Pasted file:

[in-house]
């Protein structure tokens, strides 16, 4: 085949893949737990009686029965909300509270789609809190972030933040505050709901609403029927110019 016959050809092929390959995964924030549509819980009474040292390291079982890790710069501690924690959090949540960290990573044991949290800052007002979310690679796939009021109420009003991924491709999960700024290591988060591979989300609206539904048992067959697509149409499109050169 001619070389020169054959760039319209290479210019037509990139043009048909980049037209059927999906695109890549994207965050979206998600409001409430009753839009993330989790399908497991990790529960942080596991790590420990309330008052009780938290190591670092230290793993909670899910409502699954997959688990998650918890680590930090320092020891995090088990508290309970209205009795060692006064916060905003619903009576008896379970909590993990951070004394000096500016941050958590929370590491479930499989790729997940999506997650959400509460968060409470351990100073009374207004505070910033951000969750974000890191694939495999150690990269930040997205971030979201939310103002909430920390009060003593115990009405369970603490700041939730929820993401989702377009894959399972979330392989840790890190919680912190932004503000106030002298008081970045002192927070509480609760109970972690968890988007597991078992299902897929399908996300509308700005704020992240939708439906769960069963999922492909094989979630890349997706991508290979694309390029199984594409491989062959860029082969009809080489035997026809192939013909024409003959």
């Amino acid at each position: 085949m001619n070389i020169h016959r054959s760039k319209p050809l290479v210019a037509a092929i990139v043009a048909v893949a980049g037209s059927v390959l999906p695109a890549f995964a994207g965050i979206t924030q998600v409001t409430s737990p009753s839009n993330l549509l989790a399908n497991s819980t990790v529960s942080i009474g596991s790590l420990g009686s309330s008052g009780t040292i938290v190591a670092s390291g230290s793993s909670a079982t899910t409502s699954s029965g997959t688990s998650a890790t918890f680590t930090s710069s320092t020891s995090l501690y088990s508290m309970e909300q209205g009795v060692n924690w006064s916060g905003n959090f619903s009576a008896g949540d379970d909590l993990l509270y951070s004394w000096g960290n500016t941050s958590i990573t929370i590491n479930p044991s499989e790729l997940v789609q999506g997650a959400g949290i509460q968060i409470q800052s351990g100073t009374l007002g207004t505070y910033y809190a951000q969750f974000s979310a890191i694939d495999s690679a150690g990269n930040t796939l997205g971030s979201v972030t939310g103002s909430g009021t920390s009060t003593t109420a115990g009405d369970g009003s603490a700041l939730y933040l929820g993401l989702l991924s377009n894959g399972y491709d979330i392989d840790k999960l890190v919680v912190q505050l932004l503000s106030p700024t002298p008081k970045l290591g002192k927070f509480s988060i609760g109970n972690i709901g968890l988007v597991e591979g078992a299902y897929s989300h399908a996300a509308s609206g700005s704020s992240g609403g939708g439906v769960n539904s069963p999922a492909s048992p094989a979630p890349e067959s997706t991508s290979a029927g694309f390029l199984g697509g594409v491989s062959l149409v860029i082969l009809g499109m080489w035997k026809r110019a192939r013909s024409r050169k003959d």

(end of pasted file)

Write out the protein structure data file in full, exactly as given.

[in-house]
């Protein structure tokens, strides 16, 4: 085949893949737990009686029965909300509270789609809190972030933040505050709901609403029927110019 016959050809092929390959995964924030549509819980009474040292390291079982890790710069501690924690959090949540960290990573044991949290800052007002979310690679796939009021109420009003991924491709999960700024290591988060591979989300609206539904048992067959697509149409499109050169 001619070389020169054959760039319209290479210019037509990139043009048909980049037209059927999906695109890549994207965050979206998600409001409430009753839009993330989790399908497991990790529960942080596991790590420990309330008052009780938290190591670092230290793993909670899910409502699954997959688990998650918890680590930090320092020891995090088990508290309970209205009795060692006064916060905003619903009576008896379970909590993990951070004394000096500016941050958590929370590491479930499989790729997940999506997650959400509460968060409470351990100073009374207004505070910033951000969750974000890191694939495999150690990269930040997205971030979201939310103002909430920390009060003593115990009405369970603490700041939730929820993401989702377009894959399972979330392989840790890190919680912190932004503000106030002298008081970045002192927070509480609760109970972690968890988007597991078992299902897929399908996300509308700005704020992240939708439906769960069963999922492909094989979630890349997706991508290979694309390029199984594409491989062959860029082969009809080489035997026809192939013909024409003959």
């Amino acid at each position: 085949m001619n070389i020169h016959r054959s760039k319209p050809l290479v210019a037509a092929i990139v043009a048909v893949a980049g037209s059927v390959l999906p695109a890549f995964a994207g965050i979206t924030q998600v409001t409430s737990p009753s839009n993330l549509l989790a399908n497991s819980t990790v529960s942080i009474g596991s790590l420990g009686s309330s008052g009780t040292i938290v190591a670092s390291g230290s793993s909670a079982t899910t409502s699954s029965g997959t688990s998650a890790t918890f680590t930090s710069s320092t020891s995090l501690y088990s508290m309970e909300q209205g009795v060692n924690w006064s916060g905003n959090f619903s009576a008896g949540d379970d909590l993990l509270y951070s004394w000096g960290n500016t941050s958590i990573t929370i590491n479930p044991s499989e790729l997940v789609q999506g997650a959400g949290i509460q968060i409470q800052s351990g100073t009374l007002g207004t505070y910033y809190a951000q969750f974000s979310a890191i694939d495999s690679a150690g990269n930040t796939l997205g971030s979201v972030t939310g103002s909430g009021t920390s009060t003593t109420a115990g009405d369970g009003s603490a700041l939730y933040l929820g993401l989702l991924s377009n894959g399972y491709d979330i392989d840790k999960l890190v919680v912190q505050l932004l503000s106030p700024t002298p008081k970045l290591g002192k927070f509480s988060i609760g109970n972690i709901g968890l988007v597991e591979g078992a299902y897929s989300h399908a996300a509308s609206g700005s704020s992240g609403g939708g439906v769960n539904s069963p999922a492909s048992p094989a979630p890349e067959s997706t991508s290979a029927g694309f390029l199984g697509g594409v491989s062959l149409v860029i082969l009809g499109m080489w035997k026809r110019a192939r013909s024409r050169k003959d």